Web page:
Elephant ear plants are large-leaved caladiums native to the tropical Americas and grown for their ornamental value. They are closely related to taro and several other large-leaved plants in the Aracea family, which are also called elephant ear plants. One close relative is Colocasia esculenta, or taro, which is grown across the tropics for its starchy corms (tubers). There are now hundreds of cultivars with colorful leaves up to 2 feet long. Elephant ears have an annual dormant phase during which their leaves die back to the tuber.
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Place your potted elephant ear on a bright windowsill that receives indirect sunshine and has a minimum temperature of 60 degrees Fahrenheit. Rotate the pot every week to keep growth even. Do not expose the plant to direct sunshine, as this will scorch the leaves.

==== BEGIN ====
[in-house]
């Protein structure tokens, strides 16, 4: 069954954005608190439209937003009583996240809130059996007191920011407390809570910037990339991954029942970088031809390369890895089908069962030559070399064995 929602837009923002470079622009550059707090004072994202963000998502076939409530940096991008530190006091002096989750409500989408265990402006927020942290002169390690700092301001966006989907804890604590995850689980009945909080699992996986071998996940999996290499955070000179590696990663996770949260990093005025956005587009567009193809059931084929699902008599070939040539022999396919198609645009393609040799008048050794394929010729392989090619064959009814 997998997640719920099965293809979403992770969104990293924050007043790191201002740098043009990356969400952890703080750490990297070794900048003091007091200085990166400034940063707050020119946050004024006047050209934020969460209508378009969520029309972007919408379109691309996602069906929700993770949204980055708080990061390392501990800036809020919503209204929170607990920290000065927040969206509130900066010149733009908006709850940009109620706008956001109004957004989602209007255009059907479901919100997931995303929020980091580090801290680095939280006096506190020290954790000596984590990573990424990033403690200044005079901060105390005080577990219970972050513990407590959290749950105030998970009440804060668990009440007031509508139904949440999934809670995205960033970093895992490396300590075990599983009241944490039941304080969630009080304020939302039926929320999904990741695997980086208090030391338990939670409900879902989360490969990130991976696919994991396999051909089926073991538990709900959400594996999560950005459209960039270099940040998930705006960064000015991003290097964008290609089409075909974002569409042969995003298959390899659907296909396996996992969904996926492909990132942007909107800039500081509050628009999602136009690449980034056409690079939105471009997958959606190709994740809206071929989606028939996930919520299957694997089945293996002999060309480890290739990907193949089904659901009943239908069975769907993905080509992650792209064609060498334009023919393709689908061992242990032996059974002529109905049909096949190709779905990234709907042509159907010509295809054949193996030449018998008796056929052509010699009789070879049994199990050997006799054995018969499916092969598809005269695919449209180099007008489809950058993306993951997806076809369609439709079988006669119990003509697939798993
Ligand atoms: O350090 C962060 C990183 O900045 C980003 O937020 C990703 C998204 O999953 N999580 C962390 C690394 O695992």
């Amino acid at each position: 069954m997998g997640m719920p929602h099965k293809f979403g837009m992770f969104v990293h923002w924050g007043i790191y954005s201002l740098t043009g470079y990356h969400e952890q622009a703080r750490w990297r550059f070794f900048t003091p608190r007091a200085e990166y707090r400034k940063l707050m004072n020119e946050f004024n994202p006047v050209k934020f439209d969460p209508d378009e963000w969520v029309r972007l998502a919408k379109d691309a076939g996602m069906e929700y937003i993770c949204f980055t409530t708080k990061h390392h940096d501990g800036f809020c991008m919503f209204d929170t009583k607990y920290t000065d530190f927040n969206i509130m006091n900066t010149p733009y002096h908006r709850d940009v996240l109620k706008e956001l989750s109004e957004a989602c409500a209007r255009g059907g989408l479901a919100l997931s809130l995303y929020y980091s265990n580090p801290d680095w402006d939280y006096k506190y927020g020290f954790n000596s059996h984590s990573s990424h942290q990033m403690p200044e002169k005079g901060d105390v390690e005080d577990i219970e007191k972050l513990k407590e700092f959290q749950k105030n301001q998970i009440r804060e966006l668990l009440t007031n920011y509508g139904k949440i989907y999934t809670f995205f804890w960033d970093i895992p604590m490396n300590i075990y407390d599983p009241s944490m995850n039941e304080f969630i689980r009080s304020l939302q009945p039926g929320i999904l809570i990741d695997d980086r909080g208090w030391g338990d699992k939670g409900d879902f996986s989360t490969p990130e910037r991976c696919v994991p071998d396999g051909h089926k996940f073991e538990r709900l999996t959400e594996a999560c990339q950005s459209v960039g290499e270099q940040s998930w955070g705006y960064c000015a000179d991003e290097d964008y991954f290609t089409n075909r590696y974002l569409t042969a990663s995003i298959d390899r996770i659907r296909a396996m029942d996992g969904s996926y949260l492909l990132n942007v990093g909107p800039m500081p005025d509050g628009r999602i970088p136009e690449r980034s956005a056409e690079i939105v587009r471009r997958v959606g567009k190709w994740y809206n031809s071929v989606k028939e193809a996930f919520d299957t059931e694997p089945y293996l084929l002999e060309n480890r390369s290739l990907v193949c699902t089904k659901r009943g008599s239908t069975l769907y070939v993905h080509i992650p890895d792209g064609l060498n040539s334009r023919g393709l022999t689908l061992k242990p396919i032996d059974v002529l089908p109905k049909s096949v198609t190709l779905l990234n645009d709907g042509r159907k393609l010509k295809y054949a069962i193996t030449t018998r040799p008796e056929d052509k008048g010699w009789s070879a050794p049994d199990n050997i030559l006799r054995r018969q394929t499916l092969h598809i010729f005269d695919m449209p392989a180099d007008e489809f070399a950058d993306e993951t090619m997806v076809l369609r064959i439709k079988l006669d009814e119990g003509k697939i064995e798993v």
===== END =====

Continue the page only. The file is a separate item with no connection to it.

Water your elephant ear when the surface of its potting medium starts to dry out. Water liberally but allow all the excess water to drain away, as water-logged soil will cause elephant ear roots and tubers to rot. Keep the pot on a dish or wet gravel to maintain humidity.
Apply a liquid houseplant fertilizer at half the recommended strength once every two weeks during the growing season. Do not fertilize at all during the winter dormancy period.
Keep your potted elephant ear plant in a cool, dry place during the winter when it has become dormant and its leaves have died back. A temperature of 55 to 60 degrees F is ideal. Keep the soil slightly moist by watering sparingly once a month.
Move your plant back to a bright spot during the spring or as soon as the tubers begin to spout again. Most elephant ears have a dormancy period of around five months.
Re-pot your tubers during the early spring before they have begun to grow new leaves. Use a peat-based compost and pots only one size larger than the original, to prevent excess soil from trapping water and water-logging the tubers. Plant the tubers 1-inch deep in the compost and water lightly to settle the soil. Do not fertilize until new leaves have emerged.